How Sun Could Fit With Oracle's Strategy

Acquisition would allow Oracle to integrate an application, operating system, middleware, and database on top of its own hardware.

Charles Babcock, Editor at Large, Cloud

April 23, 2009

4 Min Read

Ellison's plan: Sell ever more to the business customers it already has. Photo by Pladys/Flickr

If it closes its acquisition of Sun Microsystems, Oracle will become an operating system and hardware vendor, two things it has expressed little interest in doing in the past.

Doing so has its appeal, however, since Oracle could integrate an application, operating system, middleware, and database on top of its own hardware. That fits with CEO Larry Ellison's basic growth strategy: sell ever more to the 300,000 business customers he already claims.

"Completely integrated systems should be even more popular and extremely profitable," Ellison said on a conference call. Sun's Solaris OS already is closely tied to Oracle, running more Oracle databases than any other OS, ahead of No. 2 Linux.

Oracle has offered $7.4 billion for Sun, around what IBM reportedly was offering before those talks broke down. Sun's board approved the deal, and this pairing is unlikely to face the antitrust scrutiny IBM would've faced as a server rival.

The deal would transform Oracle from a software company to a company that packages systems "from database to disk," Ellison said, a reminder that Sun acquired Storage Technology in 2003 for $4.1 billion.

Expect Major Cuts
Look for Oracle to trim Sun's server line some but stay a significant hardware maker. Oracle is built to sell large systems to corporations, notes Gartner's Kenneth Chin, and that means retaining the high-performance end of the UltraSparc server line. Also, Oracle's data warehouse machine engineered with Hewlett-Packard on x86 hardware has been well received, so it's likely to explore growth avenues in x86 servers, Chin says.

Regardless of the product shakeout, Oracle's sure to bring swift layoffs and R&D cuts with a ruthlessness that Sun couldn't muster. Technology Business Research analyst Stuart Williams predicted 10,000 to 15,000 layoffs, and annual savings of $1.5 billion in operating expenses in year one.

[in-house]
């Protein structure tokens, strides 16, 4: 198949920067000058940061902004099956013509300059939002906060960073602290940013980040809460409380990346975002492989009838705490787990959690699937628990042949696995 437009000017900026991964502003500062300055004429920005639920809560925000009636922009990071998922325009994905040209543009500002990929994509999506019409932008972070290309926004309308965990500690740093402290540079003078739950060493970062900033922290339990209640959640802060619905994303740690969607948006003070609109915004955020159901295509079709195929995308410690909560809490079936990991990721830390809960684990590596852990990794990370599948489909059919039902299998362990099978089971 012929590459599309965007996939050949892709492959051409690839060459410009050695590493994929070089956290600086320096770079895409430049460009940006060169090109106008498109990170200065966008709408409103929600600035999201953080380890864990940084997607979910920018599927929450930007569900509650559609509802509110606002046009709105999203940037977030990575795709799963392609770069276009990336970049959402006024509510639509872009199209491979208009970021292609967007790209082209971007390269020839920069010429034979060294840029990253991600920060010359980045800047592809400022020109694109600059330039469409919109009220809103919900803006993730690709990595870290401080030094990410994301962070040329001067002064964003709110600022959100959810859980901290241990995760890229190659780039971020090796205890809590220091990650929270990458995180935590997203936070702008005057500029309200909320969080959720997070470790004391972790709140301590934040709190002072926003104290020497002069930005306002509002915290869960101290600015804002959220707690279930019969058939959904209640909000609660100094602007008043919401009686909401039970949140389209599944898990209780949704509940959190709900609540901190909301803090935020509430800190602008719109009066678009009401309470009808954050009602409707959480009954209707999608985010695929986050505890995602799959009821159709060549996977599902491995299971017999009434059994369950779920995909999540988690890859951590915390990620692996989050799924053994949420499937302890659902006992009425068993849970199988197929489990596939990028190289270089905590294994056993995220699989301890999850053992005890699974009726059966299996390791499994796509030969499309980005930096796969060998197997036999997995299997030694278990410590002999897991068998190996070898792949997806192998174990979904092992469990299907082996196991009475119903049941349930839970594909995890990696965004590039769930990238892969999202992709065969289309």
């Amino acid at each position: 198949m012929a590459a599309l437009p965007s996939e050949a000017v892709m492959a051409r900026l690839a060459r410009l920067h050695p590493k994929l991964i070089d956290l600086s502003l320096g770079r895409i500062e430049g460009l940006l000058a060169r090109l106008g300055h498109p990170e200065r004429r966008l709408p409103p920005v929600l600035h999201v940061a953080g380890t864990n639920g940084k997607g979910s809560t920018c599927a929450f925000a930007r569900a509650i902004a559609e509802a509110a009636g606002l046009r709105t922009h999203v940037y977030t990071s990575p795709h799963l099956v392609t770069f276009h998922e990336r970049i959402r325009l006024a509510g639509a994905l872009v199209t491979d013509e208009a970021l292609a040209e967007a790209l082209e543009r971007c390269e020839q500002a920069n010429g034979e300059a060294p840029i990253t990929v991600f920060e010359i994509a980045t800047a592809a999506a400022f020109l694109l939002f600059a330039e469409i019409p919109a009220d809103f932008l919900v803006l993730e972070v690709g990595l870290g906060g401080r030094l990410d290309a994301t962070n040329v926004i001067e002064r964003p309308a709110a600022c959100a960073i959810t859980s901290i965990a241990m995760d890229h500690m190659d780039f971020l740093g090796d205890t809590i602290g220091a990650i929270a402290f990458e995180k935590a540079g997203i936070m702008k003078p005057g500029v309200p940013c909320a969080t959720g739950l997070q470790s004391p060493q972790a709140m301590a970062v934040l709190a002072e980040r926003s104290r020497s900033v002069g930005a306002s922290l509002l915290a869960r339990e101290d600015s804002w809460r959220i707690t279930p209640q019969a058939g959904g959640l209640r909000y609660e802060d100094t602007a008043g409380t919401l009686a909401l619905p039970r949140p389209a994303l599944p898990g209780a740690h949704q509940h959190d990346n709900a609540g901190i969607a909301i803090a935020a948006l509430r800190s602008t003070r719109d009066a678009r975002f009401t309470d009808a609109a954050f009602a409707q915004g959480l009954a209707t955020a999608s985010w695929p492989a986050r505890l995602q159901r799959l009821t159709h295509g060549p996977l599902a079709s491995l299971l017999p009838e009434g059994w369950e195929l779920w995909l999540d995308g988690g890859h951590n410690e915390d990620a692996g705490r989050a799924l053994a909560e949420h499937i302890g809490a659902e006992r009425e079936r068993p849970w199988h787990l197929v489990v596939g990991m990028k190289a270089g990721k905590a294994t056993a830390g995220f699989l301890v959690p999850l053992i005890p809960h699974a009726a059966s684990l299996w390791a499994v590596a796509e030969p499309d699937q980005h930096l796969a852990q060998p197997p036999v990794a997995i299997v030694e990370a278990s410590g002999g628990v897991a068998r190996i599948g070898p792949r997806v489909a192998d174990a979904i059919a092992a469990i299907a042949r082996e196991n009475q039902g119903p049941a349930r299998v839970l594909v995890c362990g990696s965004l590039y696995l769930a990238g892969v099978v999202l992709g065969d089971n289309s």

Many an open source advocate dreads Ellison taking over MySQL, but the open source database's fate was by no means certain under Sun. Sun paid $1 billion for MySQL AB in early 2008, then watched founders David Axmark and Michael Widenius, and CEO Marten Mickos, leave. Oracle may keep hosting MySQL development as way to increase the number of relational database users and build an Oracle software stack that includes MySQL with some of its Java middleware.

6 Things To Look For

Hardware, Solaris
Oracle could integrate systems from OS and server to database and storage. MySQL
Sun's open source assets are a wild card. One path: Oracle uses them to lure new middleware customers. Java
Sun owns and licenses it, Oracle's apps are built on it.

MySQL isn't on par with Oracle's database, but its development plan was aimed in part at making it a more capable competitor. Oracle can't kill MySQL off, since the large community of developers and users could just take the open source code and start a new project. So don't expect any sudden moves by Oracle.

Oracle might just focus on getting more MySQL customers using Oracle's Fusion middleware, which Ellison calls the company's "fastest-growing business," destined to be as big a revenue generator as Oracle's database business. Sun's Java middleware isn't a major asset for Oracle, adding new products in a few instances but bringing many duplicates that Oracle is likely to weed out.

After hardware and infrastructure software, the third leg to this deal is Java. The thought of IBM owning Sun couldn't have sat well with Oracle, given how much of its future is focused on Java. Oracle's converting Siebel, PeopleSoft, and JD Edwards apps into a new Java application suite with which it will take on rival SAP in the business applications market. If IBM owned Java, Oracle would have needed to buy a Java license from a powerful competitor. Buying Sun, even with its huge product lines, might have looked like the better alternative.

About the Author(s)

Charles Babcock

Editor at Large, Cloud

Charles Babcock is an editor-at-large for InformationWeek and author of Management Strategies for the Cloud Revolution, a McGraw-Hill book. He is the former editor-in-chief of Digital News, former software editor of Computerworld and former technology editor of Interactive Week. He is a graduate of Syracuse University where he obtained a bachelor's degree in journalism. He joined the publication in 2003.

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